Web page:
Some More Reflections on Linux (Xubuntu 8.04.1)

I couldn’t resist any longer. After a few months of using Elyssa (Main Edition) on my old Dell Latitude D505 laptop, I could not bear the system hog duo that is the GNOME desktop environment + compiz-fusion. Yes, I could have removed compiz-fusion, and that by itself would have probably speeded my aging laptop significantly — but why slice one head when you can slay the hydra?

So I installed Xubuntu 8.04.1 32-bit yesterday on my laptop. This is, oh dear, my 6th Linux installation, if I’m counting correctly! So everything went really really fast. I love XFCE. The speed, and the simplicity, is beautiful. Well, I’ll be honest: I first welcomed GNOME’s user-friendliness combined with Elyssa’s own user-friendly customizations on top of the Ubuntu base, like how Elyssa grouped together all the administrative programs (the “Control Center” equivalent programs) neatly in its Panel’s Menu and all. But after reading tens, if not over a hundred, tips on how to fix things or customize this-or-that using the trusty terminal, and also learning that GNOME’s “look and feel” has nothing to do with GNOME, but rather, the GIMP Toolkit, more commonly known as “GTK+”, I realized that I had zero reasons to choose Elyssa over Xubuntu. Xubuntu is not well known, I don’t think, but do realize that it also uses the GTK+ GUI toolkit — this means that, yes, you can install fancy shmancy things like the Aurora GTK+ Engine if you want on Xubuntu (although, because of a tiny bug in right-clicking menus when using Thunar, I’ve decided to go with a similar, Aurora theme derivative on my desktop machine).

Here are some other “realizations” that dawned upon me after prolonged Linux usage:

  • Do not trust your Panel’s “Menu” or “Start” button. You have numerous applications already installed (usually in /usr/bin) that may not show up in that menu, and you can start any of them by simply typing in their executable’s name in your terminal. Case in point: Linus Torvald’s fashionably high-tech git source management program after you install it with apt-get. This is because the “/usr/bin” directory is in your PATH environment variable. (Open up the /etc/environment file if you’re curious.)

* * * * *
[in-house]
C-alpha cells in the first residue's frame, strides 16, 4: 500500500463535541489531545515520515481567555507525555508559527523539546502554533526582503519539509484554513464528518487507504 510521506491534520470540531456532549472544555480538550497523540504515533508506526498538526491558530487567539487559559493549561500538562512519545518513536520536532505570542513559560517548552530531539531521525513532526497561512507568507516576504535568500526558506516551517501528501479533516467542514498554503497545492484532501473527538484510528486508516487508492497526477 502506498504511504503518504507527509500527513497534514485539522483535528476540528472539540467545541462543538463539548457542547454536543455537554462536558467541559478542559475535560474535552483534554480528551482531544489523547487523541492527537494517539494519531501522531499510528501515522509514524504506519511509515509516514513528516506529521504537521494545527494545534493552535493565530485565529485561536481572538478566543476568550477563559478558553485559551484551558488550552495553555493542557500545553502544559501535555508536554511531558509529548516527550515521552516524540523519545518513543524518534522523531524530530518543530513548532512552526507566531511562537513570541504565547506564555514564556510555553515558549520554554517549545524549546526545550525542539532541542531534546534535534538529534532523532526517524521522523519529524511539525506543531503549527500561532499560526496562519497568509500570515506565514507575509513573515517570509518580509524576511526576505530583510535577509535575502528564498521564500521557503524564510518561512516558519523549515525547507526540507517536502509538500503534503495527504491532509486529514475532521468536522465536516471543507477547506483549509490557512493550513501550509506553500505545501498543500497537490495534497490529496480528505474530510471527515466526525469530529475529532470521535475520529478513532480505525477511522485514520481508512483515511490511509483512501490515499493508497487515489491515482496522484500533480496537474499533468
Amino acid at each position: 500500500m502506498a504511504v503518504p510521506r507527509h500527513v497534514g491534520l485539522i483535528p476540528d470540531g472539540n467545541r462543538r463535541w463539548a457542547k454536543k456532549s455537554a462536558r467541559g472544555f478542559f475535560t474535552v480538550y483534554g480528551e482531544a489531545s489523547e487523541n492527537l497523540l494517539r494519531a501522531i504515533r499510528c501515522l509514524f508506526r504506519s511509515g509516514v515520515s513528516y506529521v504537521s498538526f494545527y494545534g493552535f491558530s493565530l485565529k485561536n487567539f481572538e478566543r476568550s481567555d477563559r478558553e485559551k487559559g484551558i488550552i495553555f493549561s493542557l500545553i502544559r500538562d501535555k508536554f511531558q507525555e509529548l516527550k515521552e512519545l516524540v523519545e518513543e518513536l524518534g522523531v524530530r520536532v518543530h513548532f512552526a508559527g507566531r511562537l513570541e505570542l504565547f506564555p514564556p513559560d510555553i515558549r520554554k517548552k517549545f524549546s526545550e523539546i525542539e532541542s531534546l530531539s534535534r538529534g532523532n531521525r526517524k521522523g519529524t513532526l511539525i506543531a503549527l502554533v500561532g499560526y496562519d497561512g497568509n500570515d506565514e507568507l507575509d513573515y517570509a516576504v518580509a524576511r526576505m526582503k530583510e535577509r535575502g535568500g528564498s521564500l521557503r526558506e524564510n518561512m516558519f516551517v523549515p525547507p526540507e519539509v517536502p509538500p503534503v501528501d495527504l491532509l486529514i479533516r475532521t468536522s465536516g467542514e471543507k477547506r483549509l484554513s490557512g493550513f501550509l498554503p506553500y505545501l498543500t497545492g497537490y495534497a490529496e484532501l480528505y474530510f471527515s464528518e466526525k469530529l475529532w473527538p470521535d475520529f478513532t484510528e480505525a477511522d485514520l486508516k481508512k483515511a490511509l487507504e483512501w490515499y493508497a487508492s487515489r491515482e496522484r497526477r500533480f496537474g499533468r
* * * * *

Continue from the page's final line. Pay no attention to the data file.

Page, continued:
• Ninety-nine percent of everything is customizable in Linux. To me, this means that you shouldn’t depend on your distro to set up all the bells and whistles for you. It’s much more rewarding if you do it on your own. A good example is customizing, say, conky.
  • Packages (one or more components that make a program work) are designed around a good software philosophy, in that generally you won’t find one giant package that is the only thing you’ll ever need for a particular program. Usually, if you install a new program with get-apt or Synaptic, it will notify you of 3, 4, or more so-called “dependencies” that are required to get that program to run. This is a good thing, because this means that, generally, a single package is specialized, and modularized, to do few things well. This also means many people are involved to get one thing to work if there are many dependancies involved. The end result is that, if any “core” or very basic dependency that many programs use gets a bug, it will be notified immediately and fixed. I doubt it even gets to this stage for some of  those really important packages, like gcc. But ultimately, this all boils down to one thing: software reliability.
  • Aesthetically, compiz-fusion and things like KDE4 are visually impressive, but in the end, only just that: visually impressive. They ultimately slow your system down unnecessarily, and introduce more variables to your X window system (Yes, for you Linux total newbies out there: Ubuntu, Xubuntu, Linux Mint — all of these distros use the X window system, on top of which they use GTK or QT or whatever else GUI they happen to prefer). I have to admit, I really liked using compiz-fusion with the desktop cube plugin the first month or so — but then I realized that using the cube with compiz-fusion actually slowed down my productivity. To compare: in Xubuntu, by default, all you have to do is scroll your mouse wheel down one notch (when hovering over the desktop) for the next workspace. And it happens almost instantly. Unless you want to watch your favorite DVD movie mirrored horizontally, I just don’t see the benefit of compiz-fusion and all that.
  • Lastly, your Linux customizations really depend on what you like to do and want to do on your computer. Don’t get carried away at what other users are boasting about on forums about their latest trick or customization. Fit Linux to serve your needs. Take what you need, and discard everything that you don’t need. Thankfully, FOSS lets you do this painlessly, since, nothing is impossible — all the source code is there, and you can do whatever you want with it!!

So anyway, both my desktop and laptop are using Xubuntu now (64-bit version on the desktop and 32-bit version on my laptop), and my Elyssa usage is pretty much dead. Still, I’d like to thank Linux Mint for letting me first get my feet wet in the wonderful world of Linux computing. I’m somewhat of a reasonably competent Linux user now, especially with all those helpful forum posts readily accessible on Google.

So yeah, I’m a Xubuntu user now. Hooray.